Up until now it has been assumed everywhere that the current state is known. What if the state is not known? In this case, information regarding the state is obtained from sensors during the execution of a plan. This situation arises in most applications that involve interaction with the physical world. For example, in robotics it is virtually impossible for a robot to precisely know its state, except in some limited cases. What should be done if there is limited information regarding the state? A classical approach is to take all of the information available and try to estimate the state. In robotics, the state may include both the map of the robot's environment and the robot configuration. If the estimates are sufficiently reliable, then we may safely pretend that there is no uncertainty in state information. This enables many of the planning methods introduced so far to be applied with little or no adaptation.
The more interesting case occurs when state estimation is altogether avoided. It may be surprising, but many important tasks can be defined and solved without ever requiring that specific states are sensed, even though a state space is defined for the planning problem. To achieve this, the planning problem will be expressed in terms of an information space. Information spaces serve the same purpose for sensing problems as the configuration spaces of Chapter 4 did for problems that involve geometric transformations. Each information space represents the place where a problem that involves sensing uncertainty naturally lives. Successfully formulating and solving such problems depends on our ability to manipulate, simplify, and control the information space. In some cases elegant solutions exist, and in others there appears to be no hope at present of efficiently solving them. There are many exciting open research problems associated with information spaces and sensing uncertainty in general.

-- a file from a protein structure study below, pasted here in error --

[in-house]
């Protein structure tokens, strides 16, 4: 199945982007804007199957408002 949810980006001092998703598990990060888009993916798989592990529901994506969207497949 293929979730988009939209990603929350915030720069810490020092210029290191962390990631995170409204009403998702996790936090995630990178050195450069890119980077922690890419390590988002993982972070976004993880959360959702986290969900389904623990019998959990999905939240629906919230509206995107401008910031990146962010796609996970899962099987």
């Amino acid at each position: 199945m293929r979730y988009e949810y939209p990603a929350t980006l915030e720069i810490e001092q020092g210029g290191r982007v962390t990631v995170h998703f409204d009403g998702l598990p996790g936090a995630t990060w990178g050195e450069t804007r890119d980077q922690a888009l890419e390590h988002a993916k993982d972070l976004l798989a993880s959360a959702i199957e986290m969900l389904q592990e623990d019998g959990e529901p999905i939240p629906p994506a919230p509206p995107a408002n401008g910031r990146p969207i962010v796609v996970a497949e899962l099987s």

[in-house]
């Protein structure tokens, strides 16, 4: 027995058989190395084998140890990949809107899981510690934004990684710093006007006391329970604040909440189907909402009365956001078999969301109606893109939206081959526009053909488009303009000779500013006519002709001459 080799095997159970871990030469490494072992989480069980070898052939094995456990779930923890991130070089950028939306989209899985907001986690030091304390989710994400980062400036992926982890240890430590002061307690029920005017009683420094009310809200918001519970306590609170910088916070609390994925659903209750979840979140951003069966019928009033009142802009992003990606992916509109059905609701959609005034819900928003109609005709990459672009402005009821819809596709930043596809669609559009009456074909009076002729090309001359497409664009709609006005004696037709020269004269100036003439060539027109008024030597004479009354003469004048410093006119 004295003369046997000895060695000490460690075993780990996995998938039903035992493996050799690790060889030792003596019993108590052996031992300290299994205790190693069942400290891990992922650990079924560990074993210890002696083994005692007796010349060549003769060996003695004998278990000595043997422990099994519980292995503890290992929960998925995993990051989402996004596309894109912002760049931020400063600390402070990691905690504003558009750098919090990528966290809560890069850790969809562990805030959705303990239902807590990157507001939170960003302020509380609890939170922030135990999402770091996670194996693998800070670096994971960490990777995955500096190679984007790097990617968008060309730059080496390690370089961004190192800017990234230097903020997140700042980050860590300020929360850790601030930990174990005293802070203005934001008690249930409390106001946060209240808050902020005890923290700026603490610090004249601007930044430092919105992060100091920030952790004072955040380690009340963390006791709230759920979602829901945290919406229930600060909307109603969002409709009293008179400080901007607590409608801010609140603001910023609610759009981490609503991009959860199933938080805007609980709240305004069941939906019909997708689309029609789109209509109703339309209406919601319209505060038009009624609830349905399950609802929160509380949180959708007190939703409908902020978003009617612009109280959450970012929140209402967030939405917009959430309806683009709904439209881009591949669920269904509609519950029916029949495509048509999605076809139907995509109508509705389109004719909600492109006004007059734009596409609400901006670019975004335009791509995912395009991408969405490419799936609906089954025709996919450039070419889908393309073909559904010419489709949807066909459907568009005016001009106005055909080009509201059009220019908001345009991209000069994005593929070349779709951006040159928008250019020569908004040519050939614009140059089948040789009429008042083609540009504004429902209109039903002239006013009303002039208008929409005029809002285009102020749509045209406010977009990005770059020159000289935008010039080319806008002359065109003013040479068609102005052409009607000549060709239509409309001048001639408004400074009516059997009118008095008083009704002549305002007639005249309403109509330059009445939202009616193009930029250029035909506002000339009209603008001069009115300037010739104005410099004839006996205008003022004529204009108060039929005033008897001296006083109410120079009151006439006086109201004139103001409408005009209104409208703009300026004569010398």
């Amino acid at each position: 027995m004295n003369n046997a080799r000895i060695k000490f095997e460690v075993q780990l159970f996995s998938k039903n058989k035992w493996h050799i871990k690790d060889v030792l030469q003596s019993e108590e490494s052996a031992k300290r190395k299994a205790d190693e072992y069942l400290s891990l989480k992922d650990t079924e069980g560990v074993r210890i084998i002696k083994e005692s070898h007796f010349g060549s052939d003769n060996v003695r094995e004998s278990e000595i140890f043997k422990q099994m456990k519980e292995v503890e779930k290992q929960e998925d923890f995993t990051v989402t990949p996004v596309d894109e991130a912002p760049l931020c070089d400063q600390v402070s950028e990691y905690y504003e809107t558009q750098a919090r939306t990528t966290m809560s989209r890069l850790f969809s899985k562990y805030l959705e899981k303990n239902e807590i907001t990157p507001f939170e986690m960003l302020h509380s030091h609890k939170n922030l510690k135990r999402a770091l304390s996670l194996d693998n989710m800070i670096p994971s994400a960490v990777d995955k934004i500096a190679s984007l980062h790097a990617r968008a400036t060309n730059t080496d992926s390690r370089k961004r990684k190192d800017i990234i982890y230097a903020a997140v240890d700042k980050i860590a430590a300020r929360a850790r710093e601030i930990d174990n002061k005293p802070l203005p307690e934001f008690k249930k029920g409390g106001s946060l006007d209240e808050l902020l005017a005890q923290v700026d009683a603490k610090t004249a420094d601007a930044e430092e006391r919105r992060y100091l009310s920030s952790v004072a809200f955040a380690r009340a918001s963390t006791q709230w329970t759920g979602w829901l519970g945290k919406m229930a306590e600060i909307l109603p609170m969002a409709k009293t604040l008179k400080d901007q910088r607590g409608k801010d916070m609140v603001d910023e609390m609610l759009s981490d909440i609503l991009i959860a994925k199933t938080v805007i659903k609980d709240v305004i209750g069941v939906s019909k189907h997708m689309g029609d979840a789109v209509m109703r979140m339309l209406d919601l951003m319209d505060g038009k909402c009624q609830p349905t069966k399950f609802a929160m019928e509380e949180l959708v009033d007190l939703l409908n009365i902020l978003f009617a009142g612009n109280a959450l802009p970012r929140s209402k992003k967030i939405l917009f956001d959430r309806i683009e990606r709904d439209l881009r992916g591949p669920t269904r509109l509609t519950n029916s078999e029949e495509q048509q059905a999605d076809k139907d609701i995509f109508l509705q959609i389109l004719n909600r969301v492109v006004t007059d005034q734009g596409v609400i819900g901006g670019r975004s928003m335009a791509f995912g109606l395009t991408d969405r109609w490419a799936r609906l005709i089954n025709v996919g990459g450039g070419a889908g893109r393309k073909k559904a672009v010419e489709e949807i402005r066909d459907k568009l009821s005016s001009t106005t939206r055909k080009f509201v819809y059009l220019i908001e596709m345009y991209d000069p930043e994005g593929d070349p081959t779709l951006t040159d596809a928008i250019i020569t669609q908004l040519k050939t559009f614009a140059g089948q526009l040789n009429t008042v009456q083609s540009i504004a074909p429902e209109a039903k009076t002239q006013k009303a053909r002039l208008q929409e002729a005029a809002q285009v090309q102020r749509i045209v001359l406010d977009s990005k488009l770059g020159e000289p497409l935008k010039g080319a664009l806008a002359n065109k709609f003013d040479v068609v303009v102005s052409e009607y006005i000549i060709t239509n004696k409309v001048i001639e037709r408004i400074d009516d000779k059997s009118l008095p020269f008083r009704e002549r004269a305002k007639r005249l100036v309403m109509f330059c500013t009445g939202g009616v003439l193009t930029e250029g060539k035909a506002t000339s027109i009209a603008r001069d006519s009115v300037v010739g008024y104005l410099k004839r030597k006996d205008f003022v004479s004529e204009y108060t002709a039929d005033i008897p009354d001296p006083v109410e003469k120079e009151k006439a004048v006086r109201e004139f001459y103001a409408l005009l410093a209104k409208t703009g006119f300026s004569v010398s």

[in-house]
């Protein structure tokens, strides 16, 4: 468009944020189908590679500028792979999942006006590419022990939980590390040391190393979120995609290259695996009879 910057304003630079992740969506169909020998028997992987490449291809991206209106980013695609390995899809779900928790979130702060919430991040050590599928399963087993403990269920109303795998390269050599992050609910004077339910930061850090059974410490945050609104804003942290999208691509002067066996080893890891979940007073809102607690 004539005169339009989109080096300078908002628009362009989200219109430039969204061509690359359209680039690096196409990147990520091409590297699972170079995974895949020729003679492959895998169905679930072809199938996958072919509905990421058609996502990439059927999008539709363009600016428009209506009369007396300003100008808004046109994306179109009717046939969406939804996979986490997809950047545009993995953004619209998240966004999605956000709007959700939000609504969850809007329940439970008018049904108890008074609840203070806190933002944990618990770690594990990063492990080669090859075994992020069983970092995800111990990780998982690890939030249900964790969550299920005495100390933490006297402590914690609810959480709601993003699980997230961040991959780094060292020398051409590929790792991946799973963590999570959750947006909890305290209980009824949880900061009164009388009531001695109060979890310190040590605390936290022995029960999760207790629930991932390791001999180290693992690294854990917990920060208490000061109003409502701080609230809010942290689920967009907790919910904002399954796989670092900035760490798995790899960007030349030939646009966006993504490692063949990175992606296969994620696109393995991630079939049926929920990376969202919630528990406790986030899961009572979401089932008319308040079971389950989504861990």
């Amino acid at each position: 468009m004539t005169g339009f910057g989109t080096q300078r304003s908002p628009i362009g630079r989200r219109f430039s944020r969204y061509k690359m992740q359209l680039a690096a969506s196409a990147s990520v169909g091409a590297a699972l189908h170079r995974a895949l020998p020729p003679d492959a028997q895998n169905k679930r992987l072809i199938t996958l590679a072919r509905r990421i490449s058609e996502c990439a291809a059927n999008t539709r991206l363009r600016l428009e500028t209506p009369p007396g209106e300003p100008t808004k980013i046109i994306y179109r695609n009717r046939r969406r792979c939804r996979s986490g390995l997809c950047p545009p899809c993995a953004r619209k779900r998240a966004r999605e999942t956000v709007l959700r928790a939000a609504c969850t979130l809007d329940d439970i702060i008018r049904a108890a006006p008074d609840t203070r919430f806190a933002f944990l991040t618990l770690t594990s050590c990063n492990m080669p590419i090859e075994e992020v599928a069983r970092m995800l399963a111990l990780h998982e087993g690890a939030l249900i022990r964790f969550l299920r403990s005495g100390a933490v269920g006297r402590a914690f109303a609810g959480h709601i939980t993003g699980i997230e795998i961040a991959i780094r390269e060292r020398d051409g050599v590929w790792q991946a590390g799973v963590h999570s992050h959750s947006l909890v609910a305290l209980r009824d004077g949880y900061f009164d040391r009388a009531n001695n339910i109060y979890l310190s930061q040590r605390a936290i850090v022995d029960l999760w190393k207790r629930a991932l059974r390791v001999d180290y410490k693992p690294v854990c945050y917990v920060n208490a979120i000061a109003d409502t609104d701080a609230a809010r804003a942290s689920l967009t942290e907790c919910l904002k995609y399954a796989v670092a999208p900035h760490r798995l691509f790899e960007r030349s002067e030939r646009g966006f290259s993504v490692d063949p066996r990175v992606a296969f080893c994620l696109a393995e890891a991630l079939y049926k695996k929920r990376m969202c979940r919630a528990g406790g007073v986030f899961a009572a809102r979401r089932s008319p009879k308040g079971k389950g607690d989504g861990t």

Recall the situation depicted in Figure 11.1, which was also shown in Section 1.4. It is assumed that the state of the environment is not known. There are three general sources of information regarding the state:
Keep in mind that there are generally two ways to use the information space:
For brevity, ``information'' will be replaced by ``I'' in many terms. Hence, information spaces and information states become I-spaces and I-states, respectively. This is similar to the shortening of configuration spaces to C-spaces.
Sections 11.1 to 11.3 first cover information spaces for discrete state spaces. This case is much easier to formulate than information spaces for continuous spaces. In Sections 11.4 to 11.6, the ideas are extended from discrete state spaces to continuous state spaces. It is helpful to have a good understanding of the discrete case before proceeding to the continuous case. Section 11.7 extends the formulation of information spaces to game theory, in which multiple players interact over the same state space. In this case, each player in the game has its own information space over which it makes decisions.